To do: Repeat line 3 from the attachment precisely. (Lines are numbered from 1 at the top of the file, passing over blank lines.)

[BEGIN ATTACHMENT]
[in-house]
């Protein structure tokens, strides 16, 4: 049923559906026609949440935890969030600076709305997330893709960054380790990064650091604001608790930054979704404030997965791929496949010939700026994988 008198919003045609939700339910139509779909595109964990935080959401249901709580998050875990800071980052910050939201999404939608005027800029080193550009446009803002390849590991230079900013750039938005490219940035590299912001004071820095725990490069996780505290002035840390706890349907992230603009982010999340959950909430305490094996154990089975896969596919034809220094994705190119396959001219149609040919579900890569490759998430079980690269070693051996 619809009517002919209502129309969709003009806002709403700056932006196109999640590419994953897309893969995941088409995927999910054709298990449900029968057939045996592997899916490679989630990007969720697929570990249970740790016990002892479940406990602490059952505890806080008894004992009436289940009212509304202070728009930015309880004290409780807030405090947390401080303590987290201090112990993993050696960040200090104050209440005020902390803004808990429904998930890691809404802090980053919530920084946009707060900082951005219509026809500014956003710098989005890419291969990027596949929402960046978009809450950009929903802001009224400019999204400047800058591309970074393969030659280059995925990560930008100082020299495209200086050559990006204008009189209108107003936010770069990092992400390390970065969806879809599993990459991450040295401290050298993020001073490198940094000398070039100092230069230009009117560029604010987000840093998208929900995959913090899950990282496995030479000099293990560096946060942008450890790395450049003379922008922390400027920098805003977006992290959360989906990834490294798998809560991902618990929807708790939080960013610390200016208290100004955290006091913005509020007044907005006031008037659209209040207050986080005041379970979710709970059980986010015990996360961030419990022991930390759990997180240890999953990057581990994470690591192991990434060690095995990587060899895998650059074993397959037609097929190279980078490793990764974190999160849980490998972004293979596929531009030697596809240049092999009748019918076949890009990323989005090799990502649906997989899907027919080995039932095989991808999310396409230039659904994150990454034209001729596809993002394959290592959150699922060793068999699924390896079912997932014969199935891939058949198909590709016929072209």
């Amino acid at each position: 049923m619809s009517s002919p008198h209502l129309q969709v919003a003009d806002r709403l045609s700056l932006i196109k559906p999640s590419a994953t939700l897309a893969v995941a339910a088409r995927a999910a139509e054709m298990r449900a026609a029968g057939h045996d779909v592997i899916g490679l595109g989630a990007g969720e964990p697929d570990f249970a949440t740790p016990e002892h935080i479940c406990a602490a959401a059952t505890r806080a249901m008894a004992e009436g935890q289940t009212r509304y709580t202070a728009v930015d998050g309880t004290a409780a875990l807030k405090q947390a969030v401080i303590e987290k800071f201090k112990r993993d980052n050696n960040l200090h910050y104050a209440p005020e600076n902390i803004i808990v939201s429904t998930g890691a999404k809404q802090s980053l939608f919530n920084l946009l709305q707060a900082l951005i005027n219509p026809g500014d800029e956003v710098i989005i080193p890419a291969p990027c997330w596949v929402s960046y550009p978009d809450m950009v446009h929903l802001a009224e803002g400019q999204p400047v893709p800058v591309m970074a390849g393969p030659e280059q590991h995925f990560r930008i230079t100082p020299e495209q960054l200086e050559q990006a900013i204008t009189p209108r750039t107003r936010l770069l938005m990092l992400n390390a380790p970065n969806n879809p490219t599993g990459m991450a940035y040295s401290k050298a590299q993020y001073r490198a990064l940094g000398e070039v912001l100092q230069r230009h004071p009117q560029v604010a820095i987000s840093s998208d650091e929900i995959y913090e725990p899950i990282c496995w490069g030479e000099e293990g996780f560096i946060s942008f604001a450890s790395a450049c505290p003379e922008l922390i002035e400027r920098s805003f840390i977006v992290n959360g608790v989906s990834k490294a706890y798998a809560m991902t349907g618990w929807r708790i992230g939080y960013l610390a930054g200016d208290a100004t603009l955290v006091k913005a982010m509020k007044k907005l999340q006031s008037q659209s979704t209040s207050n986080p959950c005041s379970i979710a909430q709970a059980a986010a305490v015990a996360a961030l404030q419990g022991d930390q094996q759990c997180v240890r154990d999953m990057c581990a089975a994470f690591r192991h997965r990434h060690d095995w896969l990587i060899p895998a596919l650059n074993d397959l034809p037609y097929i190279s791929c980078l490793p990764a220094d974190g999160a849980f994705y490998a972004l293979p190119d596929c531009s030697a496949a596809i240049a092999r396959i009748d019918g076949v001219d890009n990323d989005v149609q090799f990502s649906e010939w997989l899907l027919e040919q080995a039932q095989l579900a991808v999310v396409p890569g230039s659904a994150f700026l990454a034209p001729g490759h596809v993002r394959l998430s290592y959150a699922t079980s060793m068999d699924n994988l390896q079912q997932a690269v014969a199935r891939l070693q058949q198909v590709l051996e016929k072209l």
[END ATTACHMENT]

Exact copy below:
């Amino acid at each position: 049923m619809s009517s002919p008198h209502l129309q969709v919003a003009d806002r709403l045609s700056l932006i196109k559906p999640s590419a994953t939700l897309a893969v995941a339910a088409r995927a999910a139509e054709m298990r449900a026609a029968g057939h045996d779909v592997i899916g490679l595109g989630a990007g969720e964990p697929d570990f249970a949440t740790p016990e002892h935080i479940c406990a602490a959401a059952t505890r806080a249901m008894a004992e009436g935890q289940t009212r509304y709580t202070a728009v930015d998050g309880t004290a409780a875990l807030k405090q947390a969030v401080i303590e987290k800071f201090k112990r993993d980052n050696n960040l200090h910050y104050a209440p005020e600076n902390i803004i808990v939201s429904t998930g890691a999404k809404q802090s980053l939608f919530n920084l946009l709305q707060a900082l951005i005027n219509p026809g500014d800029e956003v710098i989005i080193p890419a291969p990027c997330w596949v929402s960046y550009p978009d809450m950009v446009h929903l802001a009224e803002g400019q999204p400047v893709p800058v591309m970074a390849g393969p030659e280059q590991h995925f990560r930008i230079t100082p020299e495209q960054l200086e050559q990006a900013i204008t009189p209108r750039t107003r936010l770069l938005m990092l992400n390390a380790p970065n969806n879809p490219t599993g990459m991450a940035y040295s401290k050298a590299q993020y001073r490198a990064l940094g000398e070039v912001l100092q230069r230009h004071p009117q560029v604010a820095i987000s840093s998208d650091e929900i995959y913090e725990p899950i990282c496995w490069g030479e000099e293990g996780f560096i946060s942008f604001a450890s790395a450049c505290p003379e922008l922390i002035e400027r920098s805003f840390i977006v992290n959360g608790v989906s990834k490294a706890y798998a809560m991902t349907g618990w929807r708790i992230g939080y960013l610390a930054g200016d208290a100004t603009l955290v006091k913005a982010m509020k007044k907005l999340q006031s008037q659209s979704t209040s207050n986080p959950c005041s379970i979710a909430q709970a059980a986010a305490v015990a996360a961030l404030q419990g022991d930390q094996q759990c997180v240890r154990d999953m990057c581990a089975a994470f690591r192991h997965r990434h060690d095995w896969l990587i060899p895998a596919l650059n074993d397959l034809p037609y097929i190279s791929c980078l490793p990764a220094d974190g999160a849980f994705y490998a972004l293979p190119d596929c531009s030697a496949a596809i240049a092999r396959i009748d019918g076949v001219d890009n990323d989005v149609q090799f990502s649906e010939w997989l899907l027919e040919q080995a039932q095989l579900a991808v999310v396409p890569g230039s659904a994150f700026l990454a034209p001729g490759h596809v993002r394959l998430s290592y959150a699922t079980s060793m068999d699924n994988l390896q079912q997932a690269v014969a199935r891939l070693q058949q198909v590709l051996e016929k072209l």